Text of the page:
TSP

There is support in both the House and Senate to further raising the age for RMDs, among other changes despite recent legislation. Image: Andrew Angelov/Shutterstock.com

Dating back to its introduction on March 29, 2019, we have been talking about the SECURE Act; an act that, among other things, changed the age for required minimum distributions (RMDs) from 70 ½ to 72. The Act had bipartisan support and had little trouble clearing the House and Senate and was signed by President Trump with an effective date of January 1, 2020.

Soon after the implementation of the SECURE Act, lawmakers and lobbyists began thinking about making yet more changes to the laws regarding retirement savings. In May of 2021 the Securing a Strong Retirement Act of 2021 (called by most, SECURE 2.0) was introduced in the House of Representatives. Moving with its usual speed, SECURE 2.0 passed the House on March 29, 2022, and now it’s called the Securing a Strong Retirement Act of 2022.

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Now the Senate has gotten into the act, and we may end up with the Securing a Strong Retirement act of 2023 if the legislative process moves at its normal pace. Many of the provisions of the two acts that were introduced in the Senate in June of 2022 are the same as those of SECURE 2.0 but, of course, there are differences that will require reconciliation with the House bill. Perhaps we’ll end up with a Securing a Strong Retirement Act of 2024 by the time it’s all over.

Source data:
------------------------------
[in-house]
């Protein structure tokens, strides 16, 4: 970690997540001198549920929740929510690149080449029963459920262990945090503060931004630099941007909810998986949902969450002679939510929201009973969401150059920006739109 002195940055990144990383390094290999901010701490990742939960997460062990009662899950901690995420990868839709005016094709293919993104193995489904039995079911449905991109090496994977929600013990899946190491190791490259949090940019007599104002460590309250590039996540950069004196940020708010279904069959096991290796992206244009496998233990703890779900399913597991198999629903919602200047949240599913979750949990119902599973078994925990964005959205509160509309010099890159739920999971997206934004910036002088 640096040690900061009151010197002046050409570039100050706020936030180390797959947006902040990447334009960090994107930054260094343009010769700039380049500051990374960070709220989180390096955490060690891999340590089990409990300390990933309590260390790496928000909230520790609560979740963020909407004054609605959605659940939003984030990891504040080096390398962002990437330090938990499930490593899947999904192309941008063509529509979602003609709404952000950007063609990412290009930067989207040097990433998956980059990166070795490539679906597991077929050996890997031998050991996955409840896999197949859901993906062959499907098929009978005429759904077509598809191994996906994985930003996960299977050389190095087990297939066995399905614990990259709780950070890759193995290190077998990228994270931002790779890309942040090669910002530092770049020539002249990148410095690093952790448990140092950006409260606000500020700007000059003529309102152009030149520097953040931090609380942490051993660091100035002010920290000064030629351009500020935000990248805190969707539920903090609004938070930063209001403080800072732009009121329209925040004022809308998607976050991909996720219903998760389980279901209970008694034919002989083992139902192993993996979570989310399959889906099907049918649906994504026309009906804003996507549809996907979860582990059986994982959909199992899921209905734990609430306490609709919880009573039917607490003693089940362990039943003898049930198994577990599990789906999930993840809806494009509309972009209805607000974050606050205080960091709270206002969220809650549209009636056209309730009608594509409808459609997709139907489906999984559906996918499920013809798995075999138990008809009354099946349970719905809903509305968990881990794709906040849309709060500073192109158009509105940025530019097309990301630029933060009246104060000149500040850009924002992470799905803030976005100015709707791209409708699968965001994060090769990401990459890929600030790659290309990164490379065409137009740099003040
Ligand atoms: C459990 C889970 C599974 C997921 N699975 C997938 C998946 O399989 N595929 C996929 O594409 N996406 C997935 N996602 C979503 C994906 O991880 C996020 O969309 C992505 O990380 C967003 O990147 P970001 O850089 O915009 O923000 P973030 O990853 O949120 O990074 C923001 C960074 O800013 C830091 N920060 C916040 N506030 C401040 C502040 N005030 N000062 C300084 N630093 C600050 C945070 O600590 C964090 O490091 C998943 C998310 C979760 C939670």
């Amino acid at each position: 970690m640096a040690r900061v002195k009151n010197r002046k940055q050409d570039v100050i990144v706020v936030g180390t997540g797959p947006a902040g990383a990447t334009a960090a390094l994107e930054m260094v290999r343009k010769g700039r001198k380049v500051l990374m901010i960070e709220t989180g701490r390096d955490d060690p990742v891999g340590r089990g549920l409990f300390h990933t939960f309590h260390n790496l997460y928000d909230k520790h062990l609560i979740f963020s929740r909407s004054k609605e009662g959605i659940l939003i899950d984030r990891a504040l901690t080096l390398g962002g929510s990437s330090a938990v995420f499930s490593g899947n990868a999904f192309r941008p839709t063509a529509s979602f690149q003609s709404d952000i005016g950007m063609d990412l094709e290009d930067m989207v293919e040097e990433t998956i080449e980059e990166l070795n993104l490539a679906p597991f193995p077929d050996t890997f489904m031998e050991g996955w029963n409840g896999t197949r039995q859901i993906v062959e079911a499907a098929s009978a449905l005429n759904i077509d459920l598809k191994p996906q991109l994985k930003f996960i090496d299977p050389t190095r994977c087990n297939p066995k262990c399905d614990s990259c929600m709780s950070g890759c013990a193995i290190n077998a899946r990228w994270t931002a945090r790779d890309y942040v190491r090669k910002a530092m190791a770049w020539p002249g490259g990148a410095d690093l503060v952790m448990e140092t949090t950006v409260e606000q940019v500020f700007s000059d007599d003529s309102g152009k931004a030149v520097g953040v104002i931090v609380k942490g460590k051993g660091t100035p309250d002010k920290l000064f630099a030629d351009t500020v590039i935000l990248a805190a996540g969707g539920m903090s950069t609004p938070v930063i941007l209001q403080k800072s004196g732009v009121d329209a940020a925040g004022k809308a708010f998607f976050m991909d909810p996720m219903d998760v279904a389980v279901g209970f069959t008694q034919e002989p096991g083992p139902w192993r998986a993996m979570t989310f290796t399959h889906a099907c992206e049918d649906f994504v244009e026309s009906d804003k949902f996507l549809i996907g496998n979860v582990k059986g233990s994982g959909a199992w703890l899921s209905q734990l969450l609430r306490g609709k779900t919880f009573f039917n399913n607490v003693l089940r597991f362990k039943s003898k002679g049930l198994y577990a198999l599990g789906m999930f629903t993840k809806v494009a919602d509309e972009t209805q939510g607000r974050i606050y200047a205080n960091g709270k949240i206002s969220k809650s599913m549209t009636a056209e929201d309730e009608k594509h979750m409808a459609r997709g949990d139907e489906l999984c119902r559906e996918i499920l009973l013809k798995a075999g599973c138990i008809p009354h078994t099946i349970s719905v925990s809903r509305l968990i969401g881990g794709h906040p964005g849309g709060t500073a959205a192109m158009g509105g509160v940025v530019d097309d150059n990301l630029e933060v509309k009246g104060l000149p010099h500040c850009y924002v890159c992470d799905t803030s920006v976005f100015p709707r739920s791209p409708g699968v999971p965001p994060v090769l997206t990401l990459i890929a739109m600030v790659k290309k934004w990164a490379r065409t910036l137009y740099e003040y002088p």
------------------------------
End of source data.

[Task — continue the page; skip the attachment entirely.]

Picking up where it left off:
Here are some of the similarities:

• Both the House and Senate want to raise the age for RMDs from 72 to 75. The House wants to do it gradually, ending up with an age of 75 in 2033. The Senate wants to do it in one fell swoop that won’t be effective until 2032.

• Both the House and Senate want to increase the amounts of catch-up contributions for older workers to $10,000. But they define “older” differently. The new amount would apply to those who are 62, 63, and 64 in the house version and 60, 61, 62, and 63 in the Senate version. Catch up contributions for those under these ages would remain the same as they are today.

• Both the House and Senate want to index the IRA catch-up amount for inflation (it has been $1,000 since 2006), but they chose different effective dates.

• Both of the houses want to mandate that all catch-up contributions be treated as Roth contributions, but they have different effective dates.

The Senate, however, wins the “acronym wars” hands down. The Senate bill dealing with company plans (such as the TSP) is called RISE & SHINE Act. That comes from Retirement Improvement and Savings Enhancement to Supplement Health Investments for the Nest Egg Act. Good grief! Do they have staffers whose sole job is to come up with tortured acronyms like this one? The acronym for the bill that deals with individual retirement topics is almost reasonable compared with the one above. It is called the EARN Act; short for Enhancing American Retirement Now.

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Whatever goofy acronyms we end up with; it’s pretty certain that there are more changes coming for American retirement.

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